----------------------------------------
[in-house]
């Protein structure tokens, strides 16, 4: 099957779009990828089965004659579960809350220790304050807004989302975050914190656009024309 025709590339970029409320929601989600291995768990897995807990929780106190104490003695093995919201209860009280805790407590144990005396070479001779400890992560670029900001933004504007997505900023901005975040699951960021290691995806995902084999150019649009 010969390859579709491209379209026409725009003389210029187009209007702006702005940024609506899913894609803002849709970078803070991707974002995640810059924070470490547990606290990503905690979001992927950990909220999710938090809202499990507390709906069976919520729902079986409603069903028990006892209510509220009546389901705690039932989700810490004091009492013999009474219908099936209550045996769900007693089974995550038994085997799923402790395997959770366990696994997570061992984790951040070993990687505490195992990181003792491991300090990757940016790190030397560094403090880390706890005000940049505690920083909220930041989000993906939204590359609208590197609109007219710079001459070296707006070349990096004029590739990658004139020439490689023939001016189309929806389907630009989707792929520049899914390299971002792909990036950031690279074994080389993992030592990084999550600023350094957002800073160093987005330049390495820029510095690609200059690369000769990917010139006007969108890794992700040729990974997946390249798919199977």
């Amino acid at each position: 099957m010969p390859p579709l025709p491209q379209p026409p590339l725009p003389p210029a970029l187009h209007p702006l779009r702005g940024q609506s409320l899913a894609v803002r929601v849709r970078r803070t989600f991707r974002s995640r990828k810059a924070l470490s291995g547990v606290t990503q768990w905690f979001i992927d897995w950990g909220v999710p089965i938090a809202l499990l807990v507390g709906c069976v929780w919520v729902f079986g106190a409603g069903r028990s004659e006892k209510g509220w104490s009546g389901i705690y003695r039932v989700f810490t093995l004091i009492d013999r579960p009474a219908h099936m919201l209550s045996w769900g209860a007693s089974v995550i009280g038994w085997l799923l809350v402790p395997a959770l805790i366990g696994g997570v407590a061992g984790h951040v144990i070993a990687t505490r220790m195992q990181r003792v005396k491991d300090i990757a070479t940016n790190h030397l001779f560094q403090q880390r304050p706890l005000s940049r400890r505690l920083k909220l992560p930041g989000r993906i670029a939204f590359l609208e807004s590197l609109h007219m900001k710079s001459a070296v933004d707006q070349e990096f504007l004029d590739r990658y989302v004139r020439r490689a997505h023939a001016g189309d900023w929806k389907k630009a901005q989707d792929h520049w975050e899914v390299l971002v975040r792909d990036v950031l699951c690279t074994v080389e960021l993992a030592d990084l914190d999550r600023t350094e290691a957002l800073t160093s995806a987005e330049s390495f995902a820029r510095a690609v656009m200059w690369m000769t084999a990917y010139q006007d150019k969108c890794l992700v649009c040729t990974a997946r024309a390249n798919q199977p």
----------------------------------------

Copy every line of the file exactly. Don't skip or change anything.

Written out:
[in-house]
């Protein structure tokens, strides 16, 4: 099957779009990828089965004659579960809350220790304050807004989302975050914190656009024309 025709590339970029409320929601989600291995768990897995807990929780106190104490003695093995919201209860009280805790407590144990005396070479001779400890992560670029900001933004504007997505900023901005975040699951960021290691995806995902084999150019649009 010969390859579709491209379209026409725009003389210029187009209007702006702005940024609506899913894609803002849709970078803070991707974002995640810059924070470490547990606290990503905690979001992927950990909220999710938090809202499990507390709906069976919520729902079986409603069903028990006892209510509220009546389901705690039932989700810490004091009492013999009474219908099936209550045996769900007693089974995550038994085997799923402790395997959770366990696994997570061992984790951040070993990687505490195992990181003792491991300090990757940016790190030397560094403090880390706890005000940049505690920083909220930041989000993906939204590359609208590197609109007219710079001459070296707006070349990096004029590739990658004139020439490689023939001016189309929806389907630009989707792929520049899914390299971002792909990036950031690279074994080389993992030592990084999550600023350094957002800073160093987005330049390495820029510095690609200059690369000769990917010139006007969108890794992700040729990974997946390249798919199977």
């Amino acid at each position: 099957m010969p390859p579709l025709p491209q379209p026409p590339l725009p003389p210029a970029l187009h209007p702006l779009r702005g940024q609506s409320l899913a894609v803002r929601v849709r970078r803070t989600f991707r974002s995640r990828k810059a924070l470490s291995g547990v606290t990503q768990w905690f979001i992927d897995w950990g909220v999710p089965i938090a809202l499990l807990v507390g709906c069976v929780w919520v729902f079986g106190a409603g069903r028990s004659e006892k209510g509220w104490s009546g389901i705690y003695r039932v989700f810490t093995l004091i009492d013999r579960p009474a219908h099936m919201l209550s045996w769900g209860a007693s089974v995550i009280g038994w085997l799923l809350v402790p395997a959770l805790i366990g696994g997570v407590a061992g984790h951040v144990i070993a990687t505490r220790m195992q990181r003792v005396k491991d300090i990757a070479t940016n790190h030397l001779f560094q403090q880390r304050p706890l005000s940049r400890r505690l920083k909220l992560p930041g989000r993906i670029a939204f590359l609208e807004s590197l609109h007219m900001k710079s001459a070296v933004d707006q070349e990096f504007l004029d590739r990658y989302v004139r020439r490689a997505h023939a001016g189309d900023w929806k389907k630009a901005q989707d792929h520049w975050e899914v390299l971002v975040r792909d990036v950031l699951c690279t074994v080389e960021l993992a030592d990084l914190d999550r600023t350094e290691a957002l800073t160093s995806a987005e330049s390495f995902a820029r510095a690609v656009m200059w690369m000769t084999a990917y010139q006007d150019k969108c890794l992700v649009c040729t990974a997946r024309a390249n798919q199977p």